Oracle released new Java security updates yesterday and announced plans to accelerate the release of future Java patches following recent attacks that have infected computers with malware by exploiting zero-day vulnerabilities in Java browser plug-ins.
The new updates, Java 7 Update 15 and Java 6 Update 41, address five additional vulnerabilities that couldn't be included in the emergency Java update that Oracle released on February 1 due to time constraints. At the time, Oracle broke out of its scheduled four-month Java patching cycle in order to patch a vulnerability that was being actively exploited by hackers.
Four of the five vulnerabilities addressed in the updates can be exploited through Java Web Start applications on desktops and Java applets in internet browsers, said Eric Maurice, Oracle's director of software assurance.
Three of those four vulnerabilities received the highest rating on the Common Vulnerability Scoring System scale - 10 - which means they are critical and can be exploited to completely compromise the confidentiality, integrity, and availability of systems where Java runs with administrator privileges, such as Windows XP. On systems where Java does not run with administrative privileges, such as Linux or Solaris, the impact is lower, Maurice said.
The fifth vulnerability affects server deployments of the Java Secure Socket Extension (JSSE) and stems from the Lucky Thirteen attack against SSL/TLS implementations that security researchers disclosed earlier this month.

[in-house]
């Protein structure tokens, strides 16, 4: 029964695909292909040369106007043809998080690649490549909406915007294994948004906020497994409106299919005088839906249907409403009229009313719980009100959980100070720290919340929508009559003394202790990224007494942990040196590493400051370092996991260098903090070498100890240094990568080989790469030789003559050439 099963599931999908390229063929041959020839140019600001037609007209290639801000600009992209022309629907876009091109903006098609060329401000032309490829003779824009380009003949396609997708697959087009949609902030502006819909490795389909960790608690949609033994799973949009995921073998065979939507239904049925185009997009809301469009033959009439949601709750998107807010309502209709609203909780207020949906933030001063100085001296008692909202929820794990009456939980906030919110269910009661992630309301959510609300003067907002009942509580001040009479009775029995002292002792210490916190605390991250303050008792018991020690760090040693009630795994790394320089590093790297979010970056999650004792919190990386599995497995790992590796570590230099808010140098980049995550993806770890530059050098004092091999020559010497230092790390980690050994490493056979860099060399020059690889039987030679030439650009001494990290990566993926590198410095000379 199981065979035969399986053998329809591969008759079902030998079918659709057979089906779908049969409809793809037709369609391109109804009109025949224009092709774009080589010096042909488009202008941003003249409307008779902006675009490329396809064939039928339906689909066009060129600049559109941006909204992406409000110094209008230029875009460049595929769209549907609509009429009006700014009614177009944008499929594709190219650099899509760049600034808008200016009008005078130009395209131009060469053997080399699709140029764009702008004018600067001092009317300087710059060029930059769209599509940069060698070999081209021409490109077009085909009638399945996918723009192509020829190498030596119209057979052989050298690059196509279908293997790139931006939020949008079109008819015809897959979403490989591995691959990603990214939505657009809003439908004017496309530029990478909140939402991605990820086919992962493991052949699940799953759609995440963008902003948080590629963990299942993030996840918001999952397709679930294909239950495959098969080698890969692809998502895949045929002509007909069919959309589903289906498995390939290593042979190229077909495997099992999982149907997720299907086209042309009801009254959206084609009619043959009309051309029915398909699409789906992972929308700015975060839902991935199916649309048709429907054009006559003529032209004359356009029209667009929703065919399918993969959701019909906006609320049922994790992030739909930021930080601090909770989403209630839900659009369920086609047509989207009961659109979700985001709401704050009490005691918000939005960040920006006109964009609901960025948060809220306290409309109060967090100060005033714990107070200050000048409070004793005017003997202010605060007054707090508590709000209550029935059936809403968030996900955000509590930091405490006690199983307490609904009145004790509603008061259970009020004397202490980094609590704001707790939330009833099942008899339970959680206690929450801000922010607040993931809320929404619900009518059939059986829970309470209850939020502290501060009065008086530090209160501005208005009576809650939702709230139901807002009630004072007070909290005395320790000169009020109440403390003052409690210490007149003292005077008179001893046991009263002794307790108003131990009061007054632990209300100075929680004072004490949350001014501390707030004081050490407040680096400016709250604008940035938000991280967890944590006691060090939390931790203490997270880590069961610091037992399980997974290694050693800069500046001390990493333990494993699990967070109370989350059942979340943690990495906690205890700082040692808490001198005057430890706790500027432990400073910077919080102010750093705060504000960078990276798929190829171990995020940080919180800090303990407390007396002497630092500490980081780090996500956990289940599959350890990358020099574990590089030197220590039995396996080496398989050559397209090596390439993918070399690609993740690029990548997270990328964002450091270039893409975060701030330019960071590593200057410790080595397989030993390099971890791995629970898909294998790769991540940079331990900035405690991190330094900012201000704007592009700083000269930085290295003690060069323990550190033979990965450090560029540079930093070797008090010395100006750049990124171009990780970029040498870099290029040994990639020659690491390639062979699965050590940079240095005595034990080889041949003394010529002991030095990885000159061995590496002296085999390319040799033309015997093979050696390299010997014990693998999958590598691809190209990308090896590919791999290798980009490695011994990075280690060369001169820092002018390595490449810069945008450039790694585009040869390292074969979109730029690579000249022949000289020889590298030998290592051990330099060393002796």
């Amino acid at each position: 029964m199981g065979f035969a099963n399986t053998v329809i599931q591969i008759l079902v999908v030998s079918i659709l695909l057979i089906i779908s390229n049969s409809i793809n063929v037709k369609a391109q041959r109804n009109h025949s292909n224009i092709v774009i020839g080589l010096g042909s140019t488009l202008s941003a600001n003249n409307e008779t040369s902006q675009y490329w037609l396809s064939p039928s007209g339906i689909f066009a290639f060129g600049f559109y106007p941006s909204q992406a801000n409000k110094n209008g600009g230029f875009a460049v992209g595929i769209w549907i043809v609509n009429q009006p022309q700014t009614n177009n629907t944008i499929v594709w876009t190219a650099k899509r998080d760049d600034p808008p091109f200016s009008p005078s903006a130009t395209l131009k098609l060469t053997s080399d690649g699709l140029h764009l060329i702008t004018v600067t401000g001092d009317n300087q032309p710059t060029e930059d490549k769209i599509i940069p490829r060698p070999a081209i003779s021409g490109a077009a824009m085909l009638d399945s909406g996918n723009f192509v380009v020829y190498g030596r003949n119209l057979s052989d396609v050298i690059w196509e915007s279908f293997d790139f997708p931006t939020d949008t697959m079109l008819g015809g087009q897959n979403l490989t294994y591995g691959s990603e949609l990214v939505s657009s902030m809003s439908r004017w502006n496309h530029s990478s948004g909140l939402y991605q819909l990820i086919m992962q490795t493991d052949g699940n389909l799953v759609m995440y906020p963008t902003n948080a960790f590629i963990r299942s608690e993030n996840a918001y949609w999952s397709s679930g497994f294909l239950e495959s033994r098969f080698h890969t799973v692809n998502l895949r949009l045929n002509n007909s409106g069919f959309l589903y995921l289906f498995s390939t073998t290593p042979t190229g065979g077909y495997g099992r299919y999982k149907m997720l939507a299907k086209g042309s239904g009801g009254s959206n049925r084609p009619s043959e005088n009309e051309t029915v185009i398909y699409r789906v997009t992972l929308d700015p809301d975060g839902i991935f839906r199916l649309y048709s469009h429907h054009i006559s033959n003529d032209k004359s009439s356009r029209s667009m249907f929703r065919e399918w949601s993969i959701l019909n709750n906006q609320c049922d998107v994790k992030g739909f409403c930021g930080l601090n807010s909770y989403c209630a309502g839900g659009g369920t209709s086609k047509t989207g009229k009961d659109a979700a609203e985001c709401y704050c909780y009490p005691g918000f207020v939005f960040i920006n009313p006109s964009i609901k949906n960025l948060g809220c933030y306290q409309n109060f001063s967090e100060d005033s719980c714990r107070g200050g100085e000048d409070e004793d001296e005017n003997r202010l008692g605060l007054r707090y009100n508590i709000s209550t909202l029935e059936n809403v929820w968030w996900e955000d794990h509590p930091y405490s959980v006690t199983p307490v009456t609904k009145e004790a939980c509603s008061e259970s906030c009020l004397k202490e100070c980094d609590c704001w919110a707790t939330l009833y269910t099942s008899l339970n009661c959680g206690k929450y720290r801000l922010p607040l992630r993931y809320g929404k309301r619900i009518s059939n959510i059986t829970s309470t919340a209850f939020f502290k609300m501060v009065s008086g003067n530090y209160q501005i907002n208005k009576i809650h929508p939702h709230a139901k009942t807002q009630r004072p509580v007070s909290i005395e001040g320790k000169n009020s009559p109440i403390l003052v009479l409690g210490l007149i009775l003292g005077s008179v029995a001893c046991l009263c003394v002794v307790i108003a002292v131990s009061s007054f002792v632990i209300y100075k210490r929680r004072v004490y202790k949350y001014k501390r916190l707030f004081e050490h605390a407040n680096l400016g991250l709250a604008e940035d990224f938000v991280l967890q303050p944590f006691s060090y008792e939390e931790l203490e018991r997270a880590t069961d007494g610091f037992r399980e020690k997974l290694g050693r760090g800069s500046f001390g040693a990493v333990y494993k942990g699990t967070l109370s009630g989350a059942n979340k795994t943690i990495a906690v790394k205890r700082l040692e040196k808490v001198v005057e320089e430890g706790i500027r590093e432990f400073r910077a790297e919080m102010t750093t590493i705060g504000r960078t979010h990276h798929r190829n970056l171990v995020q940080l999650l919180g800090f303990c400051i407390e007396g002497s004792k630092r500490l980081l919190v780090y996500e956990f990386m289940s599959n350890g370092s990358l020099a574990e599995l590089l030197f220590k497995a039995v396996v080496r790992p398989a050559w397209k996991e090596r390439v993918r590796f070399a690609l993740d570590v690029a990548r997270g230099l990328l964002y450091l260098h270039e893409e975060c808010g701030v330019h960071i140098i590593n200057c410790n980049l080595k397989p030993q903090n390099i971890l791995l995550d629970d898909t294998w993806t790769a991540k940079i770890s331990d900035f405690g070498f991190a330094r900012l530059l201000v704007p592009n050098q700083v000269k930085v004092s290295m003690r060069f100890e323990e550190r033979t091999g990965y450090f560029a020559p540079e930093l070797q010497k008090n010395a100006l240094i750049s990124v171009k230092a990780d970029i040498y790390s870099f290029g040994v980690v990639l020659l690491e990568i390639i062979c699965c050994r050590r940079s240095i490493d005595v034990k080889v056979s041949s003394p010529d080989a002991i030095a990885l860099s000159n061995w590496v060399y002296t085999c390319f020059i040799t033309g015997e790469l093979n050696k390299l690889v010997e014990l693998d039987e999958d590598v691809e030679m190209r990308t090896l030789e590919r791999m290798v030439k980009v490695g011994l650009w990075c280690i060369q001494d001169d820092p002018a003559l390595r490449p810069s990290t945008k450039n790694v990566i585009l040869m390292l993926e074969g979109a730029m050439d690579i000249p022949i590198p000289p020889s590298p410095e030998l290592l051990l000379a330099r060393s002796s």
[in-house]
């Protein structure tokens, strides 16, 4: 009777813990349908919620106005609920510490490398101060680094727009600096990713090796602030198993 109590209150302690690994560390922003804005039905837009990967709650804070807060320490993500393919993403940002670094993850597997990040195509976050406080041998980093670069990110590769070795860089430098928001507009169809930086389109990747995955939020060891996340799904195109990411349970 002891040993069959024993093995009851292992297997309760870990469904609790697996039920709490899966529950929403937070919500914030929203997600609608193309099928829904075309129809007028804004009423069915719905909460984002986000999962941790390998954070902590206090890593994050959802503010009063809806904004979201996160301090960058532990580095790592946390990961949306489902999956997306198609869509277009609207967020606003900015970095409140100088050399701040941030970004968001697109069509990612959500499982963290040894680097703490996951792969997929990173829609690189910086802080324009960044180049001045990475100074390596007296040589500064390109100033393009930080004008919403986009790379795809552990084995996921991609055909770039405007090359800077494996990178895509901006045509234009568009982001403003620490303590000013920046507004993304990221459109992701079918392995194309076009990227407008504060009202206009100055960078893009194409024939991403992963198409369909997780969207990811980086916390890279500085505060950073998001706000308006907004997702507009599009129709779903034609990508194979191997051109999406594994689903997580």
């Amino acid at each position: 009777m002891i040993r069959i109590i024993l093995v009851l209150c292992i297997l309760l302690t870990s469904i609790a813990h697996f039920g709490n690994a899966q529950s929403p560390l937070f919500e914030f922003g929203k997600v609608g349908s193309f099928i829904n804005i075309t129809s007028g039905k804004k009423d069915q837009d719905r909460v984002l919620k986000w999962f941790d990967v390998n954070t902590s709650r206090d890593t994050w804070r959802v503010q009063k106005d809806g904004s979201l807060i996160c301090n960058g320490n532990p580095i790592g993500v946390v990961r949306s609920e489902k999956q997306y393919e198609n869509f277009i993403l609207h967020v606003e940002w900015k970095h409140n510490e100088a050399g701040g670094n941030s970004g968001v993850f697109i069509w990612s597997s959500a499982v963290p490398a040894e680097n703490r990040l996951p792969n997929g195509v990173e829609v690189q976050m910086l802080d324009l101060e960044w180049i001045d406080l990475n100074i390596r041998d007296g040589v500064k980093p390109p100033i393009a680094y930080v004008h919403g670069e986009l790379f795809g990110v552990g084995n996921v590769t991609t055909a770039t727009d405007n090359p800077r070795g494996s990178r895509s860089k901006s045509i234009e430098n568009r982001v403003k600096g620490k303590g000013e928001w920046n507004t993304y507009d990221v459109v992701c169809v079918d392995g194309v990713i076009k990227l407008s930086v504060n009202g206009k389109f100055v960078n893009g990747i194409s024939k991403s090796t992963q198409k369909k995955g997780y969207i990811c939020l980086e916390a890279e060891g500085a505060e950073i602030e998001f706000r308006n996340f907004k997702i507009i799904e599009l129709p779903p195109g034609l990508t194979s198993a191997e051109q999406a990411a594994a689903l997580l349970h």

Even though the new Java 6 Update 41 is available for download from Oracle's website, it is not available from Java.com and must be obtained manually. The updating feature in Java 6 installations will prompt users to download and install Java 7 Update 15.
This was a planned move from Oracle, which previously announced on its website that it will "start auto-updating all Windows 32-bit users from JRE 6 to JRE 7 with the update release of Java, Java SE 7 Update 15 (Java SE 7u15), due in February 2013."
Oracle will speed up its patching cycle for Java. "Oracle's intent is to continue to accelerate the release of Java fixes, particularly to help address the security worthiness of the Java Runtime Environment (JRE) in desktop browsers," Maurice said.
The next scheduled Critical Patch Update for Java SE will be released on April 16, two months from now instead of four, and will come at the same time as the Critical Patch Update for Oracle's non-Java products. The next Java patch update after that is scheduled for June 18.